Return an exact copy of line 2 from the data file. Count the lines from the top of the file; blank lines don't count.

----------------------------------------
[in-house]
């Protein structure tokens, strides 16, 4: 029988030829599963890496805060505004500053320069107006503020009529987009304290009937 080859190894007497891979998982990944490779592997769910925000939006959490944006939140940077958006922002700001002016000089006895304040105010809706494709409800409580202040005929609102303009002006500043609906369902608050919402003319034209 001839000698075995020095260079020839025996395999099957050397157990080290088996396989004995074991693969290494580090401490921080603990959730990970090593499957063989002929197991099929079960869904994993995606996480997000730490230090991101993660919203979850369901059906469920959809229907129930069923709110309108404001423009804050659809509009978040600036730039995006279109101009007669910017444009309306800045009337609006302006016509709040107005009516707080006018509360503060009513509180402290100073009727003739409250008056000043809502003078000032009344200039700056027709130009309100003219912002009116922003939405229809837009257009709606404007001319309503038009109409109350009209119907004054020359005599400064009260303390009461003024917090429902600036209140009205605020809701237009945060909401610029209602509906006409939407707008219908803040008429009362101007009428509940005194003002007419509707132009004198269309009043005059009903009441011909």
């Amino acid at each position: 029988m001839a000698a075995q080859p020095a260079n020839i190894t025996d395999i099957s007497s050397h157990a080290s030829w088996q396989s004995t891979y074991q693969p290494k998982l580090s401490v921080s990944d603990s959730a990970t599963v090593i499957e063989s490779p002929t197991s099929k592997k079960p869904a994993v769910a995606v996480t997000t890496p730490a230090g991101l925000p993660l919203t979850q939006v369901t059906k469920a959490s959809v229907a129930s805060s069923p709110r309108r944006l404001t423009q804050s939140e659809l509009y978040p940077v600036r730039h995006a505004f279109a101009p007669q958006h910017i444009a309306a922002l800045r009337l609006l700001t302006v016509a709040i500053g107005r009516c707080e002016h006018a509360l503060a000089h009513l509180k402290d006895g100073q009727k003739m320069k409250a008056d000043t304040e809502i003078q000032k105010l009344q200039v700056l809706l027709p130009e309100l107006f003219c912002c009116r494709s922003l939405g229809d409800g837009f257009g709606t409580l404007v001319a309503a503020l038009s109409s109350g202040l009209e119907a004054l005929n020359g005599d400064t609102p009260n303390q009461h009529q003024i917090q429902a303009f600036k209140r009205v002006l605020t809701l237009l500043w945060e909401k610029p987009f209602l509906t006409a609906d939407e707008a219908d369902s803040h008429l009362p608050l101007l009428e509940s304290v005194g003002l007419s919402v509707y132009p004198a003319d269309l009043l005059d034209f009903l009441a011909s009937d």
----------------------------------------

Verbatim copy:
């Protein structure tokens, strides 16, 4: 029988030829599963890496805060505004500053320069107006503020009529987009304290009937 080859190894007497891979998982990944490779592997769910925000939006959490944006939140940077958006922002700001002016000089006895304040105010809706494709409800409580202040005929609102303009002006500043609906369902608050919402003319034209 001839000698075995020095260079020839025996395999099957050397157990080290088996396989004995074991693969290494580090401490921080603990959730990970090593499957063989002929197991099929079960869904994993995606996480997000730490230090991101993660919203979850369901059906469920959809229907129930069923709110309108404001423009804050659809509009978040600036730039995006279109101009007669910017444009309306800045009337609006302006016509709040107005009516707080006018509360503060009513509180402290100073009727003739409250008056000043809502003078000032009344200039700056027709130009309100003219912002009116922003939405229809837009257009709606404007001319309503038009109409109350009209119907004054020359005599400064009260303390009461003024917090429902600036209140009205605020809701237009945060909401610029209602509906006409939407707008219908803040008429009362101007009428509940005194003002007419509707132009004198269309009043005059009903009441011909």